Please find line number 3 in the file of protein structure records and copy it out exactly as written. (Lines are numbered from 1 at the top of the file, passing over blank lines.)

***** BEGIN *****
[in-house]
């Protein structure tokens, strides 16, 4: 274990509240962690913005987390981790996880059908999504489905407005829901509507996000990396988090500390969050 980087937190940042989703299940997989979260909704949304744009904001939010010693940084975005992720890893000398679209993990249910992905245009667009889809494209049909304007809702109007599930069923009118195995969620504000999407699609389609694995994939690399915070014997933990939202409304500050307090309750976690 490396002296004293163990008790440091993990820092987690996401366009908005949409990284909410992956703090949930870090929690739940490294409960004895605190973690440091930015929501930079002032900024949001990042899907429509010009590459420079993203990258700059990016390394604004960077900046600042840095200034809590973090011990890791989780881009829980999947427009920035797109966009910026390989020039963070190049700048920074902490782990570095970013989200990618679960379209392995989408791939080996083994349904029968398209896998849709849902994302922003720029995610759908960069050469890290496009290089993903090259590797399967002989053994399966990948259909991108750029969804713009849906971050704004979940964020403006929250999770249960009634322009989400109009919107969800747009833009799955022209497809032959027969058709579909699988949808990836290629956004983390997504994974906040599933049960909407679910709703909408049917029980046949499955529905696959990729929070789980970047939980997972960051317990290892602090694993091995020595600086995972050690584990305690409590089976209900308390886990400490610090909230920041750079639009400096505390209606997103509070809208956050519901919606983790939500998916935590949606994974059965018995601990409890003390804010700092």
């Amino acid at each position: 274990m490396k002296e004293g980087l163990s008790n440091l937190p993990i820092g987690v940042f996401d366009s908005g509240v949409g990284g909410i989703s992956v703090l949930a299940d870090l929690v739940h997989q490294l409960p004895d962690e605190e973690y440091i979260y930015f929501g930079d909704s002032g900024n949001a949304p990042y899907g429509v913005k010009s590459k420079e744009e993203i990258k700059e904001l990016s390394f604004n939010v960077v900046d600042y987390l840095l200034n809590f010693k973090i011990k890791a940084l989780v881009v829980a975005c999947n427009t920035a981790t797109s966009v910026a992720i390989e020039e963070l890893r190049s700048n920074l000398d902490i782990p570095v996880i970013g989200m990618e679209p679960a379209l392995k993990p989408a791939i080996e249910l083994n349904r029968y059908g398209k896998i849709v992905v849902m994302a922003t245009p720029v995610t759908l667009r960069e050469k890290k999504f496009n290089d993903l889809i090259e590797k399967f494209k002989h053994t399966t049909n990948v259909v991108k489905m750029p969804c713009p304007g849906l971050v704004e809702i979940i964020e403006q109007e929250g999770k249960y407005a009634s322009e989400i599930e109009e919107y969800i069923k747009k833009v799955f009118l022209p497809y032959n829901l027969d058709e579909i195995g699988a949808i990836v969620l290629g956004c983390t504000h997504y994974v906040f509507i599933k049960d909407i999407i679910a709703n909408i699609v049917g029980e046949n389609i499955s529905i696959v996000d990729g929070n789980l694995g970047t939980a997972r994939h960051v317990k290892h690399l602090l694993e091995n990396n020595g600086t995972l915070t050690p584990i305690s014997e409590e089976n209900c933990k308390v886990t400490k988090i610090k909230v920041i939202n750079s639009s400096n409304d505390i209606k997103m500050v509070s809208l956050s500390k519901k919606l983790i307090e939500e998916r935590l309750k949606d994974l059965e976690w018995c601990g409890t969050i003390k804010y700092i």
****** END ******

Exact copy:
């Amino acid at each position: 274990m490396k002296e004293g980087l163990s008790n440091l937190p993990i820092g987690v940042f996401d366009s908005g509240v949409g990284g909410i989703s992956v703090l949930a299940d870090l929690v739940h997989q490294l409960p004895d962690e605190e973690y440091i979260y930015f929501g930079d909704s002032g900024n949001a949304p990042y899907g429509v913005k010009s590459k420079e744009e993203i990258k700059e904001l990016s390394f604004n939010v960077v900046d600042y987390l840095l200034n809590f010693k973090i011990k890791a940084l989780v881009v829980a975005c999947n427009t920035a981790t797109s966009v910026a992720i390989e020039e963070l890893r190049s700048n920074l000398d902490i782990p570095v996880i970013g989200m990618e679209p679960a379209l392995k993990p989408a791939i080996e249910l083994n349904r029968y059908g398209k896998i849709v992905v849902m994302a922003t245009p720029v995610t759908l667009r960069e050469k890290k999504f496009n290089d993903l889809i090259e590797k399967f494209k002989h053994t399966t049909n990948v259909v991108k489905m750029p969804c713009p304007g849906l971050v704004e809702i979940i964020e403006q109007e929250g999770k249960y407005a009634s322009e989400i599930e109009e919107y969800i069923k747009k833009v799955f009118l022209p497809y032959n829901l027969d058709e579909i195995g699988a949808i990836v969620l290629g956004c983390t504000h997504y994974v906040f509507i599933k049960d909407i999407i679910a709703n909408i699609v049917g029980e046949n389609i499955s529905i696959v996000d990729g929070n789980l694995g970047t939980a997972r994939h960051v317990k290892h690399l602090l694993e091995n990396n020595g600086t995972l915070t050690p584990i305690s014997e409590e089976n209900c933990k308390v886990t400490k988090i610090k909230v920041i939202n750079s639009s400096n409304d505390i209606k997103m500050v509070s809208l956050s500390k519901k919606l983790i307090e939500e998916r935590l309750k949606d994974l059965e976690w018995c601990g409890t969050i003390k804010y700092i």